• I observed that in some circumstances control flow optimisation pass may lead to unexpected duplication of blocks (see #8456). After some investigation it turned out that this pass began by computing set of predecessors for each block and then modified the graph based on this information. The problem was that the list of predecessors was not being updated as the graph was modified. This problem is the same as the previous one: we compute a fact about our data structure and based on that fact we start modifying the data but we don’t update the fact as we go.
  • Control flow optimisations pass may produce unreachable blocks. They remain in the data structure representing the graph, but they are not reachable from any block in the graph. The common block elimination pass will remove the unreachable blocks but before it does the data is in an inconsistent state.
  • Same thing happens later: stack layout pass may create unreachable blocks and relies on later passes to remove them.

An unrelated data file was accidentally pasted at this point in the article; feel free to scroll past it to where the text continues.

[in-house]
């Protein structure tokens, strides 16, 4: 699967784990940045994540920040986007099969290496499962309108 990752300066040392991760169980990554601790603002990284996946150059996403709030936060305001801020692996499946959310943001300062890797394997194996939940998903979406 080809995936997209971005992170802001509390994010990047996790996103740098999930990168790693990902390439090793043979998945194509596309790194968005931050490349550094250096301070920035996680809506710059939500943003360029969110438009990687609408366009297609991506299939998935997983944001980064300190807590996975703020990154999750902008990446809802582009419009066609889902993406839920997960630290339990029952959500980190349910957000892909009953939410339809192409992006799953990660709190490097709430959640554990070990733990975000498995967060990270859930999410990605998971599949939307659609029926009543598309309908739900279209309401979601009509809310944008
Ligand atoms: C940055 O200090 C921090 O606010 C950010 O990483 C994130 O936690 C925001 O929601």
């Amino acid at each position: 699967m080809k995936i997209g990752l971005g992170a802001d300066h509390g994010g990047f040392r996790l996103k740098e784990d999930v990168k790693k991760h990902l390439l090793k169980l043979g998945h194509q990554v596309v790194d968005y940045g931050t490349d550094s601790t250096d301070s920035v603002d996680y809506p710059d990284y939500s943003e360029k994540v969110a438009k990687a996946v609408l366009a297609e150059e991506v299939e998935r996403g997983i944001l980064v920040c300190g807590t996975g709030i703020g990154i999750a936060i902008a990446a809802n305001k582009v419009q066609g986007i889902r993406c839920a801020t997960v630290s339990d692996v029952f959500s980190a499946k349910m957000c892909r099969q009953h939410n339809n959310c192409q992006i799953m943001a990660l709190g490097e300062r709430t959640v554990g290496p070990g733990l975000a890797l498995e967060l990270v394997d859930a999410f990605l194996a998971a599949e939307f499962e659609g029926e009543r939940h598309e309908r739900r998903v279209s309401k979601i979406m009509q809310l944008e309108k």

I listed only the problems I am aware of but I believe there are more and they will manifest themselves one day. I spent last couple of days thinking how to solve these issues. Of course fixing each of them separately is a relatively simple task, but I’m trying to come up with some general design that would prevent us from introducing inconsistencies in our data structures.

  1. That’s how we often refer to STG -> Cmm pass []
  2. I want to avoid going into details of what are proc-points and why do we need them. For the purpose of this post it is sufficient that you consider proc-point as a property that might be assigned to a block based on its predecessors []

GHC gets new primops

I finished 7th week of my MSR internship in Cambridge, with 5 more weeks to go. I’m working on Cmm optimizations, but so far my project has been moving rather slowly and I’m not yet sure if the final results will be beneficial enough to be merged into HEAD. But I finally finished something I’ve been working on for the last couple of months – patches for new comparison PrimOps in GHC (Trac ticket #6135) have been merged on Wednesday. I created a wiki page which gives detailed information about motivation behind this change, discusses some implementation details and presents preliminary benchmarking results. This post is aimed at people who want to learn more about how the previous and current implementation of comparisons work.